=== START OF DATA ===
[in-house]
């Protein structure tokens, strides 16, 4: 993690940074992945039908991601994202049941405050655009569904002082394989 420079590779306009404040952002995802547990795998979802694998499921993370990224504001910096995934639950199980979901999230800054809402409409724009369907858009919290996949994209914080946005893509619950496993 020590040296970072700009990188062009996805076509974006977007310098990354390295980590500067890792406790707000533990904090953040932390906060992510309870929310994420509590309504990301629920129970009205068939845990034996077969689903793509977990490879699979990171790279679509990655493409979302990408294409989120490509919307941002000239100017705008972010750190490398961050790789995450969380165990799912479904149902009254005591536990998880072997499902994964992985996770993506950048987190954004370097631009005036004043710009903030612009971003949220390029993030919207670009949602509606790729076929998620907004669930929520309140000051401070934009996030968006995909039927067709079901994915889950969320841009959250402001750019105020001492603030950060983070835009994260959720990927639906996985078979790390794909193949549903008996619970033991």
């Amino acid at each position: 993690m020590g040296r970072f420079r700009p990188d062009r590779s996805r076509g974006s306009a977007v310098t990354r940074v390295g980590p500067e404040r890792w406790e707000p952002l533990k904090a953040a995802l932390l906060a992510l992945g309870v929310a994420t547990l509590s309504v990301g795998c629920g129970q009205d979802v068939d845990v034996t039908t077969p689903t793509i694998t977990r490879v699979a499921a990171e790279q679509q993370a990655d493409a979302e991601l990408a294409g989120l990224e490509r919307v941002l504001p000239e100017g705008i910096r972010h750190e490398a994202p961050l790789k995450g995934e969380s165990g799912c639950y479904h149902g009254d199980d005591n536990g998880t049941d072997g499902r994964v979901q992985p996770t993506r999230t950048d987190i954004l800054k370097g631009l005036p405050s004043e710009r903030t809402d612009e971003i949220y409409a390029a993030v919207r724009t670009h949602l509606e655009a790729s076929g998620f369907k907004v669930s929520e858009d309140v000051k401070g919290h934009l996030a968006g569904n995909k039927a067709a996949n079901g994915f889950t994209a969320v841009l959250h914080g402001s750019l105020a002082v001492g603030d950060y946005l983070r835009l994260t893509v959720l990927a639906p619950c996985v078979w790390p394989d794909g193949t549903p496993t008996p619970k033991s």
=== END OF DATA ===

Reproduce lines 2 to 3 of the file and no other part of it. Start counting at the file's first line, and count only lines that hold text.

């Protein structure tokens, strides 16, 4: 993690940074992945039908991601994202049941405050655009569904002082394989 420079590779306009404040952002995802547990795998979802694998499921993370990224504001910096995934639950199980979901999230800054809402409409724009369907858009919290996949994209914080946005893509619950496993 020590040296970072700009990188062009996805076509974006977007310098990354390295980590500067890792406790707000533990904090953040932390906060992510309870929310994420509590309504990301629920129970009205068939845990034996077969689903793509977990490879699979990171790279679509990655493409979302990408294409989120490509919307941002000239100017705008972010750190490398961050790789995450969380165990799912479904149902009254005591536990998880072997499902994964992985996770993506950048987190954004370097631009005036004043710009903030612009971003949220390029993030919207670009949602509606790729076929998620907004669930929520309140000051401070934009996030968006995909039927067709079901994915889950969320841009959250402001750019105020001492603030950060983070835009994260959720990927639906996985078979790390794909193949549903008996619970033991």
């Amino acid at each position: 993690m020590g040296r970072f420079r700009p990188d062009r590779s996805r076509g974006s306009a977007v310098t990354r940074v390295g980590p500067e404040r890792w406790e707000p952002l533990k904090a953040a995802l932390l906060a992510l992945g309870v929310a994420t547990l509590s309504v990301g795998c629920g129970q009205d979802v068939d845990v034996t039908t077969p689903t793509i694998t977990r490879v699979a499921a990171e790279q679509q993370a990655d493409a979302e991601l990408a294409g989120l990224e490509r919307v941002l504001p000239e100017g705008i910096r972010h750190e490398a994202p961050l790789k995450g995934e969380s165990g799912c639950y479904h149902g009254d199980d005591n536990g998880t049941d072997g499902r994964v979901q992985p996770t993506r999230t950048d987190i954004l800054k370097g631009l005036p405050s004043e710009r903030t809402d612009e971003i949220y409409a390029a993030v919207r724009t670009h949602l509606e655009a790729s076929g998620f369907k907004v669930s929520e858009d309140v000051k401070g919290h934009l996030a968006g569904n995909k039927a067709a996949n079901g994915f889950t994209a969320v841009l959250h914080g402001s750019l105020a002082v001492g603030d950060y946005l983070r835009l994260t893509v959720l990927a639906p619950c996985v078979w790390p394989d794909g193949t549903p496993t008996p619970k033991s």